Medieval silver vervel / Circa 1440-1460 |/ A silver hawking leg ring or vervel inscribed ‘+Earle of Rutland’ in derivative black letter script, for a female merlin or sparrowhawk (due to the youth of Edmund Plantagenet who died aged 17). Silver, 0.56g, 8.81mm.
Might a female merlin or sparrowhawk be a reference of Edmund’s looks, not simply his youth? Equally, it might not indicate any such thing, of course, but if the ring is dated to circa 1440-60 (and if the inscription is contemporary), the maker could certainly have known/seen him. But the inscription does not look 15th century to me. I’m no expert, though.
And finally, the novelty of a ‘conspiracy theory’ about Edmund’s death (or survival!) go to https://doublehistory.com/tag/edmund-earl-of-rutland/.
Once upon a time, I had a history teacher who asked his class, “What do you believe about [X]?”
We wrote down our answers. He collected them.
And then he asked, “Why do you believe what you believe?”
We discussed. In only a few minutes we had reached a conclusion: “Our parents, our religious leaders, or our teachers taught us what to believe.”
And then my teacher said, “Don’t believe what others tell you, because they often don’t know what’s true. You have a mind: use it and don’t assume. Go and see for yourself. Research [x]. Look at it from all angles. Think about things, and reach your own, independent conclusions. You will then own your knowledge and your conclusions. You will no longer merely regurgitate what someone else has told you.”
Lately I’ve been thinking about Tudor history. Specifically, what we should call it when Tudor history is presented as accurate in schoolrooms, on the telly, in books, on the Web, and in the media…yet it’s anything but accurate.
POSSIBILITY #1: It’s ironic; or,
POSSIBILITY #2: It contains lies; or,
POSSIBILITY #3: Both #1 and #2 might apply, depending on the motives of the source; or,
POSSIBILITY #4: It’s sloppy reporting, and the originator should receive a failing grade and be sent back to do his or her work over again.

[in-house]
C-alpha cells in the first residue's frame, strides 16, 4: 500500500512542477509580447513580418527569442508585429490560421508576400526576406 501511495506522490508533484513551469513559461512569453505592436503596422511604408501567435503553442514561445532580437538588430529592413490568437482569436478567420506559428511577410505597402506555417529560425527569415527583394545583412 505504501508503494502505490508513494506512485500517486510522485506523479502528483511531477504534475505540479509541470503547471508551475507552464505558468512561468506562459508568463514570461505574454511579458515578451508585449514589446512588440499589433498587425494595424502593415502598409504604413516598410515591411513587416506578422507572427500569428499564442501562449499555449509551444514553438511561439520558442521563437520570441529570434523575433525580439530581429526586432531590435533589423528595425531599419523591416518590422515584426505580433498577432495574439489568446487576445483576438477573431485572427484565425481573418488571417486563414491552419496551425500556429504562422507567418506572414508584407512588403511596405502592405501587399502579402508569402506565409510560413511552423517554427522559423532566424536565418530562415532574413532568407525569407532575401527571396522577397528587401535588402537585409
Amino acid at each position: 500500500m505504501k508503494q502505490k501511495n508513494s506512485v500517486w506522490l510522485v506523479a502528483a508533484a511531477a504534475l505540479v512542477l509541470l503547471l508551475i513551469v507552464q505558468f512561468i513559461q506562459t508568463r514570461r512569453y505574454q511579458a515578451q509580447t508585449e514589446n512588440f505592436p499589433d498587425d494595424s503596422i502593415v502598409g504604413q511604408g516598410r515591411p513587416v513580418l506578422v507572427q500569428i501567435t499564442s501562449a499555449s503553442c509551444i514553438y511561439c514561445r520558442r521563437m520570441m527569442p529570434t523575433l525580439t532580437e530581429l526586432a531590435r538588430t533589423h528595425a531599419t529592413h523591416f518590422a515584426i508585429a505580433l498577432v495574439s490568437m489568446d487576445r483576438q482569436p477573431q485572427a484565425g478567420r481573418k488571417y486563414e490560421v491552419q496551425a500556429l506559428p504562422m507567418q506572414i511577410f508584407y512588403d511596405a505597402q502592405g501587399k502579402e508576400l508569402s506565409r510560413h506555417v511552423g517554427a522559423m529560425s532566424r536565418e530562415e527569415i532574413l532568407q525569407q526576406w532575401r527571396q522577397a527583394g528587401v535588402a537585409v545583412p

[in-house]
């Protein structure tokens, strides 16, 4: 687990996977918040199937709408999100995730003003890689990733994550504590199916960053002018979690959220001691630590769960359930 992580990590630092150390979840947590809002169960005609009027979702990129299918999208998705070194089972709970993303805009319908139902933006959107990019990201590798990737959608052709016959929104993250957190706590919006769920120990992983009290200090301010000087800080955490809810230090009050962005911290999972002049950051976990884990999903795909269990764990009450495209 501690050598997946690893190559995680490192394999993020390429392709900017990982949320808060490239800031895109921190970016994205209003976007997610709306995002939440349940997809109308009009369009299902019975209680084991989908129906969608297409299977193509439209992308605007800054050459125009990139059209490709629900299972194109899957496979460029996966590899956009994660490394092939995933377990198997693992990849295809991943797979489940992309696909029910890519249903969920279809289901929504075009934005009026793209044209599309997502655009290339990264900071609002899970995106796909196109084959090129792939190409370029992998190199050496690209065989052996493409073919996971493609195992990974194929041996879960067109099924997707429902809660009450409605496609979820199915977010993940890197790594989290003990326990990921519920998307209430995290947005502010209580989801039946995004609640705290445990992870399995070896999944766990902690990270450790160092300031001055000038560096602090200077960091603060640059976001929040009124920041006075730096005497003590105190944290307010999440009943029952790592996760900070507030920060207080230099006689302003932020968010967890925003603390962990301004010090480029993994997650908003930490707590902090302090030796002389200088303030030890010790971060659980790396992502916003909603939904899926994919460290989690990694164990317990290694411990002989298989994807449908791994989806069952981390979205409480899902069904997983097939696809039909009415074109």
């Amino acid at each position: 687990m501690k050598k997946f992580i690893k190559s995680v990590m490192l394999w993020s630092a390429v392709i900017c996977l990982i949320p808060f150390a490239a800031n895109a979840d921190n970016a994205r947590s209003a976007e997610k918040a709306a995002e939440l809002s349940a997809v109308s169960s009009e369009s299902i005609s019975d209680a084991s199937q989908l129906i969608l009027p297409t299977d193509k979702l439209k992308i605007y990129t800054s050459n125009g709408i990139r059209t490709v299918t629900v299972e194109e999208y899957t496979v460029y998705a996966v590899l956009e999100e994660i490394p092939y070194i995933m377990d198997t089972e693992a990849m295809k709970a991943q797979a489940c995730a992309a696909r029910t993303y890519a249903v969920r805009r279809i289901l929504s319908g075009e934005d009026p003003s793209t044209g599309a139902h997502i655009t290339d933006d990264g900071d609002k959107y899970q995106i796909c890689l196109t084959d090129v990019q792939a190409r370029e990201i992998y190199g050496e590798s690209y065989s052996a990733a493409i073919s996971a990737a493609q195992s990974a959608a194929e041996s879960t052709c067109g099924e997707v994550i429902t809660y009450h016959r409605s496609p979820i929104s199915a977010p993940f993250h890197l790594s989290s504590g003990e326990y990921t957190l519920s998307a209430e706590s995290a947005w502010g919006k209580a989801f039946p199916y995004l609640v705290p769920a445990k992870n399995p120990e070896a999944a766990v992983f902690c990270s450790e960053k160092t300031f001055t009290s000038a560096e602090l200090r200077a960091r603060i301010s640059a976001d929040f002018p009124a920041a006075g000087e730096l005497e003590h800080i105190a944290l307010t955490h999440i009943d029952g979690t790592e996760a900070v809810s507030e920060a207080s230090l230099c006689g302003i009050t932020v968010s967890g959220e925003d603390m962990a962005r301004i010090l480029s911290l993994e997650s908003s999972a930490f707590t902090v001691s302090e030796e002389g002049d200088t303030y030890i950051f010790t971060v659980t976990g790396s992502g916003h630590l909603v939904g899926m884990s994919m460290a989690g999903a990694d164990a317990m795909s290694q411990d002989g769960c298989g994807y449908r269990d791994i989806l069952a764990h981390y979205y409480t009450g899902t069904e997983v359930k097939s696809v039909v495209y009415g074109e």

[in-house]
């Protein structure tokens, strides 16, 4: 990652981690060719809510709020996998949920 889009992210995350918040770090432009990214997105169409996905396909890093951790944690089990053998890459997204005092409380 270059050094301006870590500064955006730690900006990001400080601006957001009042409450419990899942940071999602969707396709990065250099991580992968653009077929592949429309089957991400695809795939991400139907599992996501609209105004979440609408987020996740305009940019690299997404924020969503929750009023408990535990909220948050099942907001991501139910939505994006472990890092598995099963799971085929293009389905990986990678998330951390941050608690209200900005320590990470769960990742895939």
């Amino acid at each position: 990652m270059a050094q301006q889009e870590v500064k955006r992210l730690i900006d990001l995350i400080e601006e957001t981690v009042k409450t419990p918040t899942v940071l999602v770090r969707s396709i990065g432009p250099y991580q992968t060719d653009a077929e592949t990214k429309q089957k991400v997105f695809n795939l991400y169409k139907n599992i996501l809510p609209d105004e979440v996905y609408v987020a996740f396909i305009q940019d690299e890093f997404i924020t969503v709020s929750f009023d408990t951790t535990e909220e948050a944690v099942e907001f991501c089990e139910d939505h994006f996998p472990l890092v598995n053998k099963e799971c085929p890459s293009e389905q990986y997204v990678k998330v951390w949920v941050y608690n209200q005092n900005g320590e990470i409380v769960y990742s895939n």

POSSIBILITY #5: It might be a lazy form of “whisper down the alley,” where the author used traditional sources, but didn’t bother to go back and verify the accuracy or truthfulness of those sources.
POSSIBILITY #6: It’s another form of Tudor propaganda, which has never ended and likely never will because those who have a horse in the race (e.g., advertising dollars to lure, a degree or tenure to get, an academic reputation to preserve, an ego that admits no possibility for wrong, etc.) pick their team (Plantagenet or Tudor), hunker down, and refuse to reassess their position or any portion thereof. Ever.
ADDITIONAL POSSIBILITIES: There are others. One is the age-old rule for producers of documentaries: always cast three experts. Expert #1 should be “for” whatever the focus of the show is. Expert #2 should be “against” whatever the focus of the show is. Expert #3 should be “neutral” regarding the focus of the show. This, so the project appeals to everyone in the audience and offends no one. In theory, anyway.
In this series of articles, I will present and examine a few historical Tudor truths for your consideration. If you care to look for yourself, there are hundreds of others I won’t have space to mention – details most Tudor historians flick aside as if they don’t matter. Or perhaps the truth is closer to this:
EARNEST STUDENT OF HISTORY: Do you swear you’re in an honest, honorable relationship with Henry, Henry, Edward, Mary, and Elizabeth, so help you God, and that you’ll tell the truth, the whole truth, and nothing but the truth about ’em?
TUDOR HISTORIAN: [hesitates] It’s complicated.
EARNEST STUDENT OF HISTORY: Um… okay. Do you at least swear you’ll teach me as truthfully as you can about the Tudor dynasty?
TUDOR HISTORIAN: [hesitates] That’s also complicated.